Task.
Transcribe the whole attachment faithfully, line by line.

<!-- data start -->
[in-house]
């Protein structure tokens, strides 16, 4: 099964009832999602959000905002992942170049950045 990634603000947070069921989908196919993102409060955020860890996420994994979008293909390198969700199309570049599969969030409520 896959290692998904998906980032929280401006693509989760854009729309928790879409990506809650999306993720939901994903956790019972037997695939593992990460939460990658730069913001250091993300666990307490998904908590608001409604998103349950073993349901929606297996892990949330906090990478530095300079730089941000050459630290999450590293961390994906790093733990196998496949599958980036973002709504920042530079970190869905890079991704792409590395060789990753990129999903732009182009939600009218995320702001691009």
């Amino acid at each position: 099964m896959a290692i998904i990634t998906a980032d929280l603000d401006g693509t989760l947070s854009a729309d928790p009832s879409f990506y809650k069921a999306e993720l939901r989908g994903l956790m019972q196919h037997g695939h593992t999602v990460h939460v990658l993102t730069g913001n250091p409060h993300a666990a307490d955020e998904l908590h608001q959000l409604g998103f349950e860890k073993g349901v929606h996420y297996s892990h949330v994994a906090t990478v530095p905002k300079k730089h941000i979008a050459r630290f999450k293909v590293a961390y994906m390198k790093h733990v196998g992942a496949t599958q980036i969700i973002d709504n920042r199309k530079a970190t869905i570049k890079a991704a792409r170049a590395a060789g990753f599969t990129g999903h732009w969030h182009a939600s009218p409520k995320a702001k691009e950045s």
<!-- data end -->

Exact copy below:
[in-house]
């Protein structure tokens, strides 16, 4: 099964009832999602959000905002992942170049950045 990634603000947070069921989908196919993102409060955020860890996420994994979008293909390198969700199309570049599969969030409520 896959290692998904998906980032929280401006693509989760854009729309928790879409990506809650999306993720939901994903956790019972037997695939593992990460939460990658730069913001250091993300666990307490998904908590608001409604998103349950073993349901929606297996892990949330906090990478530095300079730089941000050459630290999450590293961390994906790093733990196998496949599958980036973002709504920042530079970190869905890079991704792409590395060789990753990129999903732009182009939600009218995320702001691009």
């Amino acid at each position: 099964m896959a290692i998904i990634t998906a980032d929280l603000d401006g693509t989760l947070s854009a729309d928790p009832s879409f990506y809650k069921a999306e993720l939901r989908g994903l956790m019972q196919h037997g695939h593992t999602v990460h939460v990658l993102t730069g913001n250091p409060h993300a666990a307490d955020e998904l908590h608001q959000l409604g998103f349950e860890k073993g349901v929606h996420y297996s892990h949330v994994a906090t990478v530095p905002k300079k730089h941000i979008a050459r630290f999450k293909v590293a961390y994906m390198k790093h733990v196998g992942a496949t599958q980036i969700i973002d709504n920042r199309k530079a970190t869905i570049k890079a991704a792409r170049a590395a060789g990753f599969t990129g999903h732009w969030h182009a939600s009218p409520k995320a702001k691009e950045s």